When the material being sealed belonged to the royal institutions, the pharaoh’s name would be etched on the cylinder seal and thus impressed on the mud.
Although using royal inscriptions to date both the sealing fragments and the feature in which they were found is tempting, it is not that straight forward.
While their hemispherical body resembles Meidum-ware bowls (a type of red-coated and very well-polished vessel), the surface of the CD7 is covered with a white wash, a rare feature in Old Kingdom pottery.
These white carinated (having a ridge or bend) bowls were produced in large quantities, perhaps in one locality—Giza—during a very short span of time.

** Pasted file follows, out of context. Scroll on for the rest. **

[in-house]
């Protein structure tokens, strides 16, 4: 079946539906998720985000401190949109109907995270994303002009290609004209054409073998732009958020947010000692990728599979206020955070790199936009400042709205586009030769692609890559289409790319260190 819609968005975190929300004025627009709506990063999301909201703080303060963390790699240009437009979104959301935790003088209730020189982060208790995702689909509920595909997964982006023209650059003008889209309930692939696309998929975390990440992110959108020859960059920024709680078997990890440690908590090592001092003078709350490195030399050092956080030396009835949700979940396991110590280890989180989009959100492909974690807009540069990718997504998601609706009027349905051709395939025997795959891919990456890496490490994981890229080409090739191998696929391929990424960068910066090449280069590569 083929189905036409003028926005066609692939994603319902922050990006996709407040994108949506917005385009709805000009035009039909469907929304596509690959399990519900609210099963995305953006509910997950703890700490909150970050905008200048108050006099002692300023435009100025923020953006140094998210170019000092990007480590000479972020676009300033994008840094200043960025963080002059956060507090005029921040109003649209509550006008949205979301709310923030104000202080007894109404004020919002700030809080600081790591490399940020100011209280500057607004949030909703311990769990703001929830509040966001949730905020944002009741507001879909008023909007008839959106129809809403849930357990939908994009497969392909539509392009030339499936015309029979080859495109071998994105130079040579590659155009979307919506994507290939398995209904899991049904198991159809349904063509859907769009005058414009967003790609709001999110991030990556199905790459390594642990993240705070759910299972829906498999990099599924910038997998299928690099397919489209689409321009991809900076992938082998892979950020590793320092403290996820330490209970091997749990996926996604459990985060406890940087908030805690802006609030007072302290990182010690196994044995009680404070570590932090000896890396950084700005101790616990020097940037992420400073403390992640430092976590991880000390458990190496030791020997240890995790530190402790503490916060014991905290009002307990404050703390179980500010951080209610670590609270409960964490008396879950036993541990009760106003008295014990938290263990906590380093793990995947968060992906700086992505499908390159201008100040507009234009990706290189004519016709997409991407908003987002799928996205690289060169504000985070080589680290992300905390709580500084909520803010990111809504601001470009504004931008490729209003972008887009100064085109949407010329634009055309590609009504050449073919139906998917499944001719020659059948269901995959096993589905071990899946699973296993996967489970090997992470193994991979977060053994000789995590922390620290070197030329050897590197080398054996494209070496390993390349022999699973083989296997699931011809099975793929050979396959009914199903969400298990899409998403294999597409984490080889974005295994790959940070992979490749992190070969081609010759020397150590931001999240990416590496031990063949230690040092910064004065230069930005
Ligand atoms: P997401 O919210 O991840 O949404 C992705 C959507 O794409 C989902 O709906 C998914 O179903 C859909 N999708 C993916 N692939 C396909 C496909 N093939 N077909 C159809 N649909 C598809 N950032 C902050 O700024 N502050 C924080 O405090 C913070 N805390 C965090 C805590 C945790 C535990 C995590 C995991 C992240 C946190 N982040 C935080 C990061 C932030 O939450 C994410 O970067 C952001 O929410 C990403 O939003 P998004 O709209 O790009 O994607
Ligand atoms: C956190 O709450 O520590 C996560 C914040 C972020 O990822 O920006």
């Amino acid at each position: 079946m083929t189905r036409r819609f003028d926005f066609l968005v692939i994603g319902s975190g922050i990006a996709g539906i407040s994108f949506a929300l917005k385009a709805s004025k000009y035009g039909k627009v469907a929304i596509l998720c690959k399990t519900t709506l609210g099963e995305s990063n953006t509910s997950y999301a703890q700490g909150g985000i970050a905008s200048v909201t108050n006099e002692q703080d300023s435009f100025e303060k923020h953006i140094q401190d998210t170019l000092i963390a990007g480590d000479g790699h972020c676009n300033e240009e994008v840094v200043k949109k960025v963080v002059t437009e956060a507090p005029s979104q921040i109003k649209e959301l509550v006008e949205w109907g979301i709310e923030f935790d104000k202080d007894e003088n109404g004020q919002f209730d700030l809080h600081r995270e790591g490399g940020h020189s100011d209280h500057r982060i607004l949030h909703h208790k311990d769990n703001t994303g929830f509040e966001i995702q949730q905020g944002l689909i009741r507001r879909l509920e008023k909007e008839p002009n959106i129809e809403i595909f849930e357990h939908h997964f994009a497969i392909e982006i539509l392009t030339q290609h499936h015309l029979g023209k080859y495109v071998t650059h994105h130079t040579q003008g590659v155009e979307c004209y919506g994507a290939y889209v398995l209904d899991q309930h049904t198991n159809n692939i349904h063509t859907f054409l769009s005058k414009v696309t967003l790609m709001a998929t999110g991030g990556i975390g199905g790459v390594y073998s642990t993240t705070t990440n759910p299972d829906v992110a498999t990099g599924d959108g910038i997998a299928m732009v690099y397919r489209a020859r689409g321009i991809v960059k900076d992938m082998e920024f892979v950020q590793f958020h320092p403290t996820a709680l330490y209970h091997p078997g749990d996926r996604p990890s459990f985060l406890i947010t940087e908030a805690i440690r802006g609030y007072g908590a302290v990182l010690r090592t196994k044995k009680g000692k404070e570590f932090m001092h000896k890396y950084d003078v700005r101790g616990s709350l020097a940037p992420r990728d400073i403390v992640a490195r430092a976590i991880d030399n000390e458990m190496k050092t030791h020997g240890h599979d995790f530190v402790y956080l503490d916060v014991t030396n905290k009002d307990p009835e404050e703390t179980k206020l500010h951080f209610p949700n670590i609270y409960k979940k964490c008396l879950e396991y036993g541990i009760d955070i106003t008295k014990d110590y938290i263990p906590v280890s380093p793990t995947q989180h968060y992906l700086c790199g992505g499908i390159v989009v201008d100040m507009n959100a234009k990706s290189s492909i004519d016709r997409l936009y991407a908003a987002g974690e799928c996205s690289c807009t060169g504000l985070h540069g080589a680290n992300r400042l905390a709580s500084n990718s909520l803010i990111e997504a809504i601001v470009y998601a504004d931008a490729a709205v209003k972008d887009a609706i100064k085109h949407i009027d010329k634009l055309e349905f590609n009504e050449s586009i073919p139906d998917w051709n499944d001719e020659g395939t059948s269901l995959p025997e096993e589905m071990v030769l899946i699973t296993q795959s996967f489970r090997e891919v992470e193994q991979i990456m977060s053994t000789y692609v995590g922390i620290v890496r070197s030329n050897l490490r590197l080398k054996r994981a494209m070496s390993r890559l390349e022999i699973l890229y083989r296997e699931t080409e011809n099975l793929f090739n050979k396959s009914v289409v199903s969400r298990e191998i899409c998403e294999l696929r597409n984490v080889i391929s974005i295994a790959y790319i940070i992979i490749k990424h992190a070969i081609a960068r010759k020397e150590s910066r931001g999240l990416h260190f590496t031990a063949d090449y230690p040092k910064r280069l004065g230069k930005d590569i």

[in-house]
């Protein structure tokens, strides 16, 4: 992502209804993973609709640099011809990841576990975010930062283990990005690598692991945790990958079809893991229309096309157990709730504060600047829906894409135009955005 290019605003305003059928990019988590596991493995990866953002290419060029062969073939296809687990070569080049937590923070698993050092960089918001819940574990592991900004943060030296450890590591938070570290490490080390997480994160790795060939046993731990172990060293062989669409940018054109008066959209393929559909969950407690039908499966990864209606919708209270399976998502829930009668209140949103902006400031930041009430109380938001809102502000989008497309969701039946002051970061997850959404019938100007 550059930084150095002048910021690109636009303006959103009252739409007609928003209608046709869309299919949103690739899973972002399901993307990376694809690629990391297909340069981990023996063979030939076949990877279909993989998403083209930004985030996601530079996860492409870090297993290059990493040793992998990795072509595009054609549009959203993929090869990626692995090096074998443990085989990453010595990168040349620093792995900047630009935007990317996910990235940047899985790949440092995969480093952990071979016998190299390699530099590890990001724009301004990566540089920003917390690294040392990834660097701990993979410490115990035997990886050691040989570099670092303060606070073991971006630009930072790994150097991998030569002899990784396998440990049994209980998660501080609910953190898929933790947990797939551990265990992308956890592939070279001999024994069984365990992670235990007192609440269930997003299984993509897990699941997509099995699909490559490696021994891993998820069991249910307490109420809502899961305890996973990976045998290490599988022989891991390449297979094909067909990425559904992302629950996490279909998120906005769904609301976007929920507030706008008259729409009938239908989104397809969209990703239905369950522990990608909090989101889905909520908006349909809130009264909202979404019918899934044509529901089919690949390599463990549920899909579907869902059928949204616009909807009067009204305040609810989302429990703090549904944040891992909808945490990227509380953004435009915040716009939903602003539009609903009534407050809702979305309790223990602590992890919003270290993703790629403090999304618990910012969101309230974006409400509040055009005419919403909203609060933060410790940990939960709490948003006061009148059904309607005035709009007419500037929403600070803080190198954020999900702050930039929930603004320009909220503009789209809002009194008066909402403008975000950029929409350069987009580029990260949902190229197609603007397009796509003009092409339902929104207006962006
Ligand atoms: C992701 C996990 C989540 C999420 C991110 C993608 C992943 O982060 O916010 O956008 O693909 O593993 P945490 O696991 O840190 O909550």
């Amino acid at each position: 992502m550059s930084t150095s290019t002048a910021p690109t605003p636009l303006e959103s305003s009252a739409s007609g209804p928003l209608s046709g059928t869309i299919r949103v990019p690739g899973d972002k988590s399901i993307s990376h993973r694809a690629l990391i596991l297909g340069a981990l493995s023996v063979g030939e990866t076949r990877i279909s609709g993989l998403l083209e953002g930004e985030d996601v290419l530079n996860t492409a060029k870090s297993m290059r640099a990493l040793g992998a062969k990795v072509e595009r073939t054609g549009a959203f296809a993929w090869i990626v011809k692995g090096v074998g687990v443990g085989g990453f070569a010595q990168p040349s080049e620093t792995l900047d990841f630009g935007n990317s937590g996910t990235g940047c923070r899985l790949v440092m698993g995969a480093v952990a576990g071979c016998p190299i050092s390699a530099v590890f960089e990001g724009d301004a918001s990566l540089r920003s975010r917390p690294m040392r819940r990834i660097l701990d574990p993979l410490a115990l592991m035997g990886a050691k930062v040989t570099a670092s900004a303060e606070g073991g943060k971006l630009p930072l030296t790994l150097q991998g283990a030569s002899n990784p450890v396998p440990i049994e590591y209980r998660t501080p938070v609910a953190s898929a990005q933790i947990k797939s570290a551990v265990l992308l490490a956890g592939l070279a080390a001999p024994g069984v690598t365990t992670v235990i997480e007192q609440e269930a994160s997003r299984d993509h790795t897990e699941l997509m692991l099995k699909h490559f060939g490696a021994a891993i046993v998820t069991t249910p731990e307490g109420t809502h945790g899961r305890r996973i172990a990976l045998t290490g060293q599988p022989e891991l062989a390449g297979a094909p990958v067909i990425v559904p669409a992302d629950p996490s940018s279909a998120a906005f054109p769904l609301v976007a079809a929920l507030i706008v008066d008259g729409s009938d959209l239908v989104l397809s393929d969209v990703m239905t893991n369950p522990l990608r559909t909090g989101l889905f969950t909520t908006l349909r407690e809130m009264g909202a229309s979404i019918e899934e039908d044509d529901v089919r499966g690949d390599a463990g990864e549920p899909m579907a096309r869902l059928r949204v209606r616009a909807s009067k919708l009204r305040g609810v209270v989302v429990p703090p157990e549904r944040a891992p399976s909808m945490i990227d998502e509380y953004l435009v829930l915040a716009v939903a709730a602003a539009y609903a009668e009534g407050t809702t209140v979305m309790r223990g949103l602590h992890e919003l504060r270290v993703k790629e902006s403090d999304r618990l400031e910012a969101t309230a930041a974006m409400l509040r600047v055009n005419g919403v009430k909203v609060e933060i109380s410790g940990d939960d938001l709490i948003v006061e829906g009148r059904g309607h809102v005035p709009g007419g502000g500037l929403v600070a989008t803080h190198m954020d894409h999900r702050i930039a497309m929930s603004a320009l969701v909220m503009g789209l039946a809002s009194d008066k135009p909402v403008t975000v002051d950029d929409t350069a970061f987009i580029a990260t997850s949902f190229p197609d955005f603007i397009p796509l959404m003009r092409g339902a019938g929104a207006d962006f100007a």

The only other Old Kingdom sherds that we have found have been in a later intrusive deposit in a cairn built over the Royal Administrative Building.
The nomen, one of the king’s four names, was often incorporated into the name of the monarch’s pyramid or into the personal names of the people who served in the dead king’s cult.
Seals with those names could date to well after the king’s death.
Of these, a type designated CD7 is particularly interesting, because it seems to be unique to Giza.
Preliminary comparisons with pottery collected at other sites find few if any other examples of CD7 anywhere else in Egypt.